Kate: There are many reasons I'm excited to talk to you, but one is just your huge experience in the classroom with kids, upper elementary, a lot has changed over 15 years and a lot of things have also stayed the same. Are there things that you do in your classroom, moves that you make, resources that you use, that you could offer people just starting out in this work to start trying?
Jess: Yeah. You probably want those resources.
Kate: If you feel comfortable sharing them.
Jess: I have a pen in hand. You have more than just that. I think what I've come to understand is that any work that you're going to do in the classroom has to start with yourself first. And I think it actually can be detrimental to children if you rush into the work in the room before you do it within yourself. And so, I feel like the first learning has to be internal and reflective. And the way to do that in my opinion, is to just be very aware of the voices that are informing your instruction and your practice and your understanding of self and identity. When I started to look at the voices informing all that understanding, they were very white. They were very white and they were very straight. And they were saying very similar things.
Jess: And so for me, the big game changer was getting on Twitter and finding an online community that was more diverse than my physical community. I've grown up in a lot of white spaces. I've grown up in a lot of straight spaces. Education in general is a white straight space. And so, I am also not a social human, so it is hard for me to make connections with people in the real world. So, the online space allowed for me to have almost instant access. And in my opinion, removes all excuses to not diversifying the people who are informing your understanding of life. So, for anyone wanting to start the work, I think getting on Twitter, I'm sure there's newer cooler spaces online to be, I just don't know them.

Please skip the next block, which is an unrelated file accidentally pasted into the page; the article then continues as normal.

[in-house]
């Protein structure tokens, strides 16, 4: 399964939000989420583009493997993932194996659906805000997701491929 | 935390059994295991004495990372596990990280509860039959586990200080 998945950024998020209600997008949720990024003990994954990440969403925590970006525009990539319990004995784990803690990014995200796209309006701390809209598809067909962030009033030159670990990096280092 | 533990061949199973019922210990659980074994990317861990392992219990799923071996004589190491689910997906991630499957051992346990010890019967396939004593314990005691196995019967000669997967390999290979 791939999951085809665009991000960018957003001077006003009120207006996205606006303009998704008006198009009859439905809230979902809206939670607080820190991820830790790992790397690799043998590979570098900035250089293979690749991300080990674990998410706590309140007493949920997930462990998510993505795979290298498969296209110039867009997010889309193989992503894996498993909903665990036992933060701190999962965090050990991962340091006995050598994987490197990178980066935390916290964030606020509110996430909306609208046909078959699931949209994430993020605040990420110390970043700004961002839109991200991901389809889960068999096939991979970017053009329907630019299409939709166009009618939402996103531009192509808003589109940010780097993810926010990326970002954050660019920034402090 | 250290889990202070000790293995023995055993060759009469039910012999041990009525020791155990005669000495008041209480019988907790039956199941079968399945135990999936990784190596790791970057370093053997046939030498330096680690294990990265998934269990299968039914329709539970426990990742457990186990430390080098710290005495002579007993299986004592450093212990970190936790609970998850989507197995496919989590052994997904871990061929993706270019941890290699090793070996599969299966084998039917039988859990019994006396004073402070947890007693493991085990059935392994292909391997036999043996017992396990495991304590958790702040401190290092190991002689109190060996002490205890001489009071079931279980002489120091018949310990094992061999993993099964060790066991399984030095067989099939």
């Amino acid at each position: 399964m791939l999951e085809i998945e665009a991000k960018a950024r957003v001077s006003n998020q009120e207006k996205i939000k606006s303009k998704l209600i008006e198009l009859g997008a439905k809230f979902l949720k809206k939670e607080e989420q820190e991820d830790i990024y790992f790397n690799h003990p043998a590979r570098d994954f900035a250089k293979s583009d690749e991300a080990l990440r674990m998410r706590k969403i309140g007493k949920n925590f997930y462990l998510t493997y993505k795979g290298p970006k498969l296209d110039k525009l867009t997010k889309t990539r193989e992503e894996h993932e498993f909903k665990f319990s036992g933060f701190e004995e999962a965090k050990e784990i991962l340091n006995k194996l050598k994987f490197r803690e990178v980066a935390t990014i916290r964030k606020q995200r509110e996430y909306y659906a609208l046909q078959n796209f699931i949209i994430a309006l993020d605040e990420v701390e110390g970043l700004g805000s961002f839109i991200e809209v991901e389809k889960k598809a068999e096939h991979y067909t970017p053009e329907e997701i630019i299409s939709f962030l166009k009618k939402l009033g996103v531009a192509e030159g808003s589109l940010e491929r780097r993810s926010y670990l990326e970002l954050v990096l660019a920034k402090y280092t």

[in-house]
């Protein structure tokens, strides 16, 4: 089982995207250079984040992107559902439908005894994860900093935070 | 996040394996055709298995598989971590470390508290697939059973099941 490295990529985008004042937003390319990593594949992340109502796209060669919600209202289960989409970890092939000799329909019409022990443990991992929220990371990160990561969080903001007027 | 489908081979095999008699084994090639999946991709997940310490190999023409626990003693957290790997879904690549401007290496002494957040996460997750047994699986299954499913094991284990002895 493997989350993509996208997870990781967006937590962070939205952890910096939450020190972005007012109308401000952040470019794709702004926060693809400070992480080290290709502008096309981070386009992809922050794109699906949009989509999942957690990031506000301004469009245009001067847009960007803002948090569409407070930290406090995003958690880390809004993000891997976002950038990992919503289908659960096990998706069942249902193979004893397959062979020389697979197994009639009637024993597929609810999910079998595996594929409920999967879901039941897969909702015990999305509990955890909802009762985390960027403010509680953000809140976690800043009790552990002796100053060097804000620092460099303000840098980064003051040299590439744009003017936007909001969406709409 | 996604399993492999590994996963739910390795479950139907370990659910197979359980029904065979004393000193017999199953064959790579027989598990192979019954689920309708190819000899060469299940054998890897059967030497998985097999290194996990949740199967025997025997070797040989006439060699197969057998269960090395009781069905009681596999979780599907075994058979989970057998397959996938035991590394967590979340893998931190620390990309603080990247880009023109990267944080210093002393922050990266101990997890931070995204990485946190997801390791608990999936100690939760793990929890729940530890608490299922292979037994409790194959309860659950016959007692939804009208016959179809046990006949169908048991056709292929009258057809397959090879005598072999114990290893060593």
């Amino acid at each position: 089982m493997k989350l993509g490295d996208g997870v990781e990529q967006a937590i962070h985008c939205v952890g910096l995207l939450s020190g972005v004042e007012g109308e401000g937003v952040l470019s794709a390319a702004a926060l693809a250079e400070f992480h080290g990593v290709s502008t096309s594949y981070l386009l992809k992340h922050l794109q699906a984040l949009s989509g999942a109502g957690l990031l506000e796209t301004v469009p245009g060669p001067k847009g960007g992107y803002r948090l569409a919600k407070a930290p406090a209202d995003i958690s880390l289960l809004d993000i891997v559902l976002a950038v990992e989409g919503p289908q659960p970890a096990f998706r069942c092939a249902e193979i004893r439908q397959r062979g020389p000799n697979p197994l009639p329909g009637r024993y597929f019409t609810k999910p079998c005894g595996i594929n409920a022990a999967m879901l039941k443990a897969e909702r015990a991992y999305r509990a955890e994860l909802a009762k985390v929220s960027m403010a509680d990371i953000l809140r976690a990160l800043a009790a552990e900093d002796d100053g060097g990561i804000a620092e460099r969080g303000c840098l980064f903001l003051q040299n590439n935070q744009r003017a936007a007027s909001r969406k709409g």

Kate: That's still a really powerful and good one. I feel like if you haven't explored Twitter, that is absolutely a first go to place to go.
Jess: Yeah. And to be deliberate about the people you're following. For me, in terms of race, starting with the #cleartheair hashtag that will lead you to so many important people, Val Brown herself will lead to so many important people. And I think from there, also looking for queer voices in education. And that doesn't just mean gay and lesbian educators, but people who are transgender and non-binary because when I think of my own learning and how much further I have to go, those are the spaces, those are the voices I still need to draw from. So, that would be like, step one. Increase the amount of people you're listening to and the diversity of those.
Kate: And just to add onto that to listen, then do you mean, like to take the time to read and wrestle and listen and be internal, not external. It's not necessarily saying, I'm going to add to everyone on Twitter that I have questions for but then I'm going to actually use Twitter as a platform to take in new information and then wrestle with it inside myself and figure out.
Jess: Yeah. And I've had to really deliberately force myself to think differently because sometimes I'll read a tweet from an expert in children's literature and representation in terms of diversity. And I'll read a tweet that is critical of a text. And I can still hear in my own head, hear myself think, "Well, no. They're overreacting." And I have to catch myself and instead reframe it as, "I don't yet understand the problem. I need to work harder so that I get it." And that's been a really deliberate shift for me. So, now I approach it from, I know they're right, but I don't understand why yet. So I have to do the work. And usually, they've already put it out there as to why something's problematic. I just need to go find it and read about it and do better.